Thursday, 14 November 2013


Pretty  cool!  cool and pretty!
   At the end of the 'frilly knickers' period of decorating 80s-90s, when extravagant ruched looks for curtains, pelmets, sofas. chairs had peaked (this was after the cheap shabby-chic, rather dowdy- looking style fell out of favour,) suddenly cream, linen, and expensive simplicity came as a positive relief. Husbands thought those miles of chintz terribly extravagant, (and the designer bills were outrageous) and were fed up with the uber-feminine excess of it all and welcomed the cool classic calm of linen, cotton and pastel colours
    I have pictures from a Californian Home Magazine which shows models and celebs standing in white linen suits, with ditto sofas and chairs , white walls and one good blob of colour provided by a well chosen, rug, or clock or picture. All that white linen told you that they were not afraid of the laundry and dry cleaning bills and they could afford to change it all for another set, another day. This is where I came in with my white linen and creamy hemp sheets which I had collected by the hundred in France and was able to sell for a fraction of the price of of the new stuff and it had twice the character, weight and charm of the machine-woven from Pierre Frey and other designer firms.  My prices were very low, because I had good sources and I was not afraid to buy linen in bulk and sort it all out before selling it in good clean usable state, with no hidden faults and problems.  The seconds were snapped up by film companies to be converted into the togas, shifts, tunics, gowns of every century right up to Elizabethan times as they were historically correct and were sufficiently rough and  rustic to show that they were all hand-woven, in hand-spun weaves and could be safely dyed any shade, much to the delight of the wardrobe ladies.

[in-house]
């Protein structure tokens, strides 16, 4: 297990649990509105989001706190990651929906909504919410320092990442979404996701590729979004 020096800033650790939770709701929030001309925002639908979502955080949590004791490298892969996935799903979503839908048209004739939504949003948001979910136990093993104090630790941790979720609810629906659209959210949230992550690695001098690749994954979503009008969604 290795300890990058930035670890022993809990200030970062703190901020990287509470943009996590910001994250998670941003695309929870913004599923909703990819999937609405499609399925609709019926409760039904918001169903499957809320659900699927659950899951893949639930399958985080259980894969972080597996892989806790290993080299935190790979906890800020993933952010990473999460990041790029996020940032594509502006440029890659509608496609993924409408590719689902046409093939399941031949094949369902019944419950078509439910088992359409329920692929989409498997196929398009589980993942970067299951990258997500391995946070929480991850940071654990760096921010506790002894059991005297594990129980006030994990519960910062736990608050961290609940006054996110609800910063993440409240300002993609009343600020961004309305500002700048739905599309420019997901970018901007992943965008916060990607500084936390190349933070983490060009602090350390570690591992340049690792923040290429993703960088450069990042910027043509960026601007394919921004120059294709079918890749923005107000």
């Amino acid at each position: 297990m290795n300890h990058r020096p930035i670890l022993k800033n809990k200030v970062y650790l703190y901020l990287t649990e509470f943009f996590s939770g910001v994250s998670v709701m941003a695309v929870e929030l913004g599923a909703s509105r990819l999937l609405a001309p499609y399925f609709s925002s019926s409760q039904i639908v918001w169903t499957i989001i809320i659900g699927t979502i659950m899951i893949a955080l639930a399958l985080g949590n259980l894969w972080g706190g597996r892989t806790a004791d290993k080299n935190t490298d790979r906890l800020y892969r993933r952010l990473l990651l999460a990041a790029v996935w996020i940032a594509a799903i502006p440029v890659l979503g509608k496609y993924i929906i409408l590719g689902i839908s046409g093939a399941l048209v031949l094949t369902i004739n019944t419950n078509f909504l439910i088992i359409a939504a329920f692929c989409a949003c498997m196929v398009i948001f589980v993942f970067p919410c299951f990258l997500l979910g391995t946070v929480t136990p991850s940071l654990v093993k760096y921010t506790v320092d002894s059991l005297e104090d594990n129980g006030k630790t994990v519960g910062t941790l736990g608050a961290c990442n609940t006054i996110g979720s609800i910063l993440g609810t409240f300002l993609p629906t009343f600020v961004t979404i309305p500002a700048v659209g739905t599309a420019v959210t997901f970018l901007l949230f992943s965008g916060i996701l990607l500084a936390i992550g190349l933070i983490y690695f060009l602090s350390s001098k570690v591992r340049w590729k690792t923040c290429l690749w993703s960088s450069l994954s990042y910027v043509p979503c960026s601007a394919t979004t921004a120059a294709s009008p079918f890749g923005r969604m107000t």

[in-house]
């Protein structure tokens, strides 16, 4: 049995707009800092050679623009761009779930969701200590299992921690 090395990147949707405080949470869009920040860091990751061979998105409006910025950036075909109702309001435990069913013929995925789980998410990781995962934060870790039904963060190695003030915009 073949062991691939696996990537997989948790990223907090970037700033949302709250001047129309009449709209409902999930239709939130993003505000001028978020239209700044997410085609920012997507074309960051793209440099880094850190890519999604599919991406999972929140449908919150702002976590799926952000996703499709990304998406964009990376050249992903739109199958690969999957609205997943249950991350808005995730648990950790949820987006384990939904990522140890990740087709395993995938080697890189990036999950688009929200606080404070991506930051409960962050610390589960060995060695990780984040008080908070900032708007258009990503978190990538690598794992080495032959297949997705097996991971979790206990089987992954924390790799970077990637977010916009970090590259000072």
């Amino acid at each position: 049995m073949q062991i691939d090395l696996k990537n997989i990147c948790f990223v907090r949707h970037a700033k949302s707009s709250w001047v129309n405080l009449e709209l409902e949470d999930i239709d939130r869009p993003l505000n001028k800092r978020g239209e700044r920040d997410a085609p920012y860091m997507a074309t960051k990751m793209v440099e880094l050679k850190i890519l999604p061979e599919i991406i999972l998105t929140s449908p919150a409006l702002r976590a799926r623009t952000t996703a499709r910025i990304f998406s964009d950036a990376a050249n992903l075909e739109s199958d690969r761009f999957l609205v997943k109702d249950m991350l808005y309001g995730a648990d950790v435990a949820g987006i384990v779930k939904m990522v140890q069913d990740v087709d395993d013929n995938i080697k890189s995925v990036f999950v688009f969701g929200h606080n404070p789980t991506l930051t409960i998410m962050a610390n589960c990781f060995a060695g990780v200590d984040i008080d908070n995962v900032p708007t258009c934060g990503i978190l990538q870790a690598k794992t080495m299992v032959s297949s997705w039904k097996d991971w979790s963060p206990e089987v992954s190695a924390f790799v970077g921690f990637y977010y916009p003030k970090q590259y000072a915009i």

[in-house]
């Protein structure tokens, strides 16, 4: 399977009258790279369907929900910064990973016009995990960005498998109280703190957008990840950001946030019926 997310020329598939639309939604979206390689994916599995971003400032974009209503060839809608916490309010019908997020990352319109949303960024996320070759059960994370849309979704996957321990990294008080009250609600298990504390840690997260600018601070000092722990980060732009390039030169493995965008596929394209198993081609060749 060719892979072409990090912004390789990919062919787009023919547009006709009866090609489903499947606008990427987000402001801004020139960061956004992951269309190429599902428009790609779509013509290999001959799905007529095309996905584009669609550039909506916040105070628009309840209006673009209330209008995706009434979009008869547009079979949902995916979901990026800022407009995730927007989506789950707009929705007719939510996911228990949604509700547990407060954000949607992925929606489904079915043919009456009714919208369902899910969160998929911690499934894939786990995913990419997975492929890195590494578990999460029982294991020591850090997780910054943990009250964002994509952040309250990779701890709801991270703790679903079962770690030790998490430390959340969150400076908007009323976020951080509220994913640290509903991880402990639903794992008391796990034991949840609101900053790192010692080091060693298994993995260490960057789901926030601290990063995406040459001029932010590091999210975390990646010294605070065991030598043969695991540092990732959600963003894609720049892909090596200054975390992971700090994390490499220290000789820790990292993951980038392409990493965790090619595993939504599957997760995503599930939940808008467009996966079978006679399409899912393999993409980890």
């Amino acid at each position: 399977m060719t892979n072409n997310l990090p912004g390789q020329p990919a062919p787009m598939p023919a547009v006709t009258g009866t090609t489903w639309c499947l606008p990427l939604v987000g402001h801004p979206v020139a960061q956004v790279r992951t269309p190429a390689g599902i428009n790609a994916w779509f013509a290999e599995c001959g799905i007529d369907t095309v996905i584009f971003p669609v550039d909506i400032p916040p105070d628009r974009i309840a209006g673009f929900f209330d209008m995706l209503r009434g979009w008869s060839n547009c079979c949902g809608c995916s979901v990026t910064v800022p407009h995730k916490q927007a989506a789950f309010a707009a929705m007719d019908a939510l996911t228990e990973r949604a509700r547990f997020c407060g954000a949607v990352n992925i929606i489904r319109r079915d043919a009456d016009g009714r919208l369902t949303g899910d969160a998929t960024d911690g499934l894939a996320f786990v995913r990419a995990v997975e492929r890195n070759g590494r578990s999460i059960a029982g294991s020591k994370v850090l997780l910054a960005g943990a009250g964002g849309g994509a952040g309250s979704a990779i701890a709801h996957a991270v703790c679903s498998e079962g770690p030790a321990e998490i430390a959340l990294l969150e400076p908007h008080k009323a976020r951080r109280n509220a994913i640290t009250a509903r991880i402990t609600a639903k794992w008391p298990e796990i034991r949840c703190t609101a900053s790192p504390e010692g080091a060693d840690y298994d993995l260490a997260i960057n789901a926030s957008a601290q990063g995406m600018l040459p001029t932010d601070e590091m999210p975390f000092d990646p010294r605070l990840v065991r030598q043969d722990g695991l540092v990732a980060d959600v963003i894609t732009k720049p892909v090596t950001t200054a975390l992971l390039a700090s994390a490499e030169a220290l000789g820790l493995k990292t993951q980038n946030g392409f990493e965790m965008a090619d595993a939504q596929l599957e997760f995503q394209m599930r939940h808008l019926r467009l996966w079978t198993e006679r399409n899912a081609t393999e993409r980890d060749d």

Californians were particularly keen on my linens as they stood up to the strong sunshine, and shops who used to use cheapest calico to cover their soft furnishing soon 'cottoned on' and could cover the sofas and chairs in nubbly, tactile hemp and make record sales. I found too that these wealthy buyers, usually smart decorator designers, were pleased to buy the finest linen embroidered and lace edged bed linen and lots of best 1900 large dinner party sets of table napkins, the more noble crowns, initials and coats of arms, the better, quite often for their own personal use - a good 'perk' !   They did not have to battle with the rather formidable linen ladies in the Paris Flea Market and preferrerd to deal in their own language and make one big container load.


  1. I couldn't agree more. I am a vicar's wife and I hand embroider wedding monograms as presents for people my husband marries - I would love you to look at my blog: addisonembroideryatthevicarage.